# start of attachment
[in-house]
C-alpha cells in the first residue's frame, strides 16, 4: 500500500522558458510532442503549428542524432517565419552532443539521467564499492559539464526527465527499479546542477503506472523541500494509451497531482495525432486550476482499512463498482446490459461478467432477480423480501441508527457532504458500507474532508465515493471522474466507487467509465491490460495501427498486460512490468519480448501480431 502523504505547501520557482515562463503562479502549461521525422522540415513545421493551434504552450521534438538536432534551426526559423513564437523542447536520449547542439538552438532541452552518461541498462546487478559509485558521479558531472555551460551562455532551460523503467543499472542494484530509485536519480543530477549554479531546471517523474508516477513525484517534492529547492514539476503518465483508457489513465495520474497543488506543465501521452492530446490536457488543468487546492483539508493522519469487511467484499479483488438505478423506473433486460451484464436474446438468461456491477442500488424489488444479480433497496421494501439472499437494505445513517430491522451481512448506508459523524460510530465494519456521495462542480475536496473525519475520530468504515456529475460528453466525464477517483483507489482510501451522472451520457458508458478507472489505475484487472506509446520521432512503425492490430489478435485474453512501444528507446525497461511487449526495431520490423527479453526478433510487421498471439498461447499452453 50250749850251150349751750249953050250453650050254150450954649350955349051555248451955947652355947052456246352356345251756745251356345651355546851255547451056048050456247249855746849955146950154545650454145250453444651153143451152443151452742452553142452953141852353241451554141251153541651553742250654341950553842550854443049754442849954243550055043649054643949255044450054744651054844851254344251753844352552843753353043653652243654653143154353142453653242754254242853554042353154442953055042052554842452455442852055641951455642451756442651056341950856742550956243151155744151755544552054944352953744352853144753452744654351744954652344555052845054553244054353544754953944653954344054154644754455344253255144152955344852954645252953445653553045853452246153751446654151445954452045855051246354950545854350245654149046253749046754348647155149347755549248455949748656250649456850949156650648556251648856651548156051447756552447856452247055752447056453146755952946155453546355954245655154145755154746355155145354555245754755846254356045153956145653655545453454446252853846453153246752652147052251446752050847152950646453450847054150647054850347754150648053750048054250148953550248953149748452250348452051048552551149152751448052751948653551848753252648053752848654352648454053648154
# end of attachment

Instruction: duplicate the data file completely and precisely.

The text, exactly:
[in-house]
C-alpha cells in the first residue's frame, strides 16, 4: 500500500522558458510532442503549428542524432517565419552532443539521467564499492559539464526527465527499479546542477503506472523541500494509451497531482495525432486550476482499512463498482446490459461478467432477480423480501441508527457532504458500507474532508465515493471522474466507487467509465491490460495501427498486460512490468519480448501480431 502523504505547501520557482515562463503562479502549461521525422522540415513545421493551434504552450521534438538536432534551426526559423513564437523542447536520449547542439538552438532541452552518461541498462546487478559509485558521479558531472555551460551562455532551460523503467543499472542494484530509485536519480543530477549554479531546471517523474508516477513525484517534492529547492514539476503518465483508457489513465495520474497543488506543465501521452492530446490536457488543468487546492483539508493522519469487511467484499479483488438505478423506473433486460451484464436474446438468461456491477442500488424489488444479480433497496421494501439472499437494505445513517430491522451481512448506508459523524460510530465494519456521495462542480475536496473525519475520530468504515456529475460528453466525464477517483483507489482510501451522472451520457458508458478507472489505475484487472506509446520521432512503425492490430489478435485474453512501444528507446525497461511487449526495431520490423527479453526478433510487421498471439498461447499452453 50250749850251150349751750249953050250453650050254150450954649350955349051555248451955947652355947052456246352356345251756745251356345651355546851255547451056048050456247249855746849955146950154545650454145250453444651153143451152443151452742452553142452953141852353241451554141251153541651553742250654341950553842550854443049754442849954243550055043649054643949255044450054744651054844851254344251753844352552843753353043653652243654653143154353142453653242754254242853554042353154442953055042052554842452455442852055641951455642451756442651056341950856742550956243151155744151755544552054944352953744352853144753452744654351744954652344555052845054553244054353544754953944653954344054154644754455344253255144152955344852954645252953445653553045853452246153751446654151445954452045855051246354950545854350245654149046253749046754348647155149347755549248455949748656250649456850949156650648556251648856651548156051447756552447856452247055752447056453146755952946155453546355954245655154145755154746355155145354555245754755846254356045153956145653655545453454446252853846453153246752652147052251446752050847152950646453450847054150647054850347754150648053750048054250148953550248953149748452250348452051048552551149152751448052751948653551848753252648053752848654352648454053648154